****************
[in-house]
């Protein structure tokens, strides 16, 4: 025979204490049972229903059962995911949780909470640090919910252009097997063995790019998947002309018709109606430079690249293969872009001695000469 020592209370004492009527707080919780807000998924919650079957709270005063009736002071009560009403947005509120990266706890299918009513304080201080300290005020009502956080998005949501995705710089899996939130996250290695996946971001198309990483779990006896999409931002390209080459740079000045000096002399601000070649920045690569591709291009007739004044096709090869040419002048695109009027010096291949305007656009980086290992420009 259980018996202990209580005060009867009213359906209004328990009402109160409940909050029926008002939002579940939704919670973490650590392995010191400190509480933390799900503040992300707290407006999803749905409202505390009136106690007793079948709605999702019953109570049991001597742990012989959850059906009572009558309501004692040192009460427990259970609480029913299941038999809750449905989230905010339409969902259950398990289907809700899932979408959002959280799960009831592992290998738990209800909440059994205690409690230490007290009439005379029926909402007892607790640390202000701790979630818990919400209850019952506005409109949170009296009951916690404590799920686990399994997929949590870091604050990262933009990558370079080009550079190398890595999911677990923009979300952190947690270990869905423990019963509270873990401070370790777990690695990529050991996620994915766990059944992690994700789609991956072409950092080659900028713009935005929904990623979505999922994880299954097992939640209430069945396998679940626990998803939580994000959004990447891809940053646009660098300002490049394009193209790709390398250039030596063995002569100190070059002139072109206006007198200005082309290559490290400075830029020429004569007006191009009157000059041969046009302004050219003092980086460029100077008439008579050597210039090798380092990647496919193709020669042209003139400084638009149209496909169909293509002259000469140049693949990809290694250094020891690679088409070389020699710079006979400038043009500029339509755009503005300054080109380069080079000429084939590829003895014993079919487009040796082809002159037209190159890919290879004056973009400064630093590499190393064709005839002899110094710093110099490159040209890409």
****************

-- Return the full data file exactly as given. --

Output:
[in-house]
């Protein structure tokens, strides 16, 4: 025979204490049972229903059962995911949780909470640090919910252009097997063995790019998947002309018709109606430079690249293969872009001695000469 020592209370004492009527707080919780807000998924919650079957709270005063009736002071009560009403947005509120990266706890299918009513304080201080300290005020009502956080998005949501995705710089899996939130996250290695996946971001198309990483779990006896999409931002390209080459740079000045000096002399601000070649920045690569591709291009007739004044096709090869040419002048695109009027010096291949305007656009980086290992420009 259980018996202990209580005060009867009213359906209004328990009402109160409940909050029926008002939002579940939704919670973490650590392995010191400190509480933390799900503040992300707290407006999803749905409202505390009136106690007793079948709605999702019953109570049991001597742990012989959850059906009572009558309501004692040192009460427990259970609480029913299941038999809750449905989230905010339409969902259950398990289907809700899932979408959002959280799960009831592992290998738990209800909440059994205690409690230490007290009439005379029926909402007892607790640390202000701790979630818990919400209850019952506005409109949170009296009951916690404590799920686990399994997929949590870091604050990262933009990558370079080009550079190398890595999911677990923009979300952190947690270990869905423990019963509270873990401070370790777990690695990529050991996620994915766990059944992690994700789609991956072409950092080659900028713009935005929904990623979505999922994880299954097992939640209430069945396998679940626990998803939580994000959004990447891809940053646009660098300002490049394009193209790709390398250039030596063995002569100190070059002139072109206006007198200005082309290559490290400075830029020429004569007006191009009157000059041969046009302004050219003092980086460029100077008439008579050597210039090798380092990647496919193709020669042209003139400084638009149209496909169909293509002259000469140049693949990809290694250094020891690679088409070389020699710079006979400038043009500029339509755009503005300054080109380069080079000429084939590829003895014993079919487009040796082809002159037209190159890919290879004056973009400064630093590499190393064709005839002899110094710093110099490159040209890409």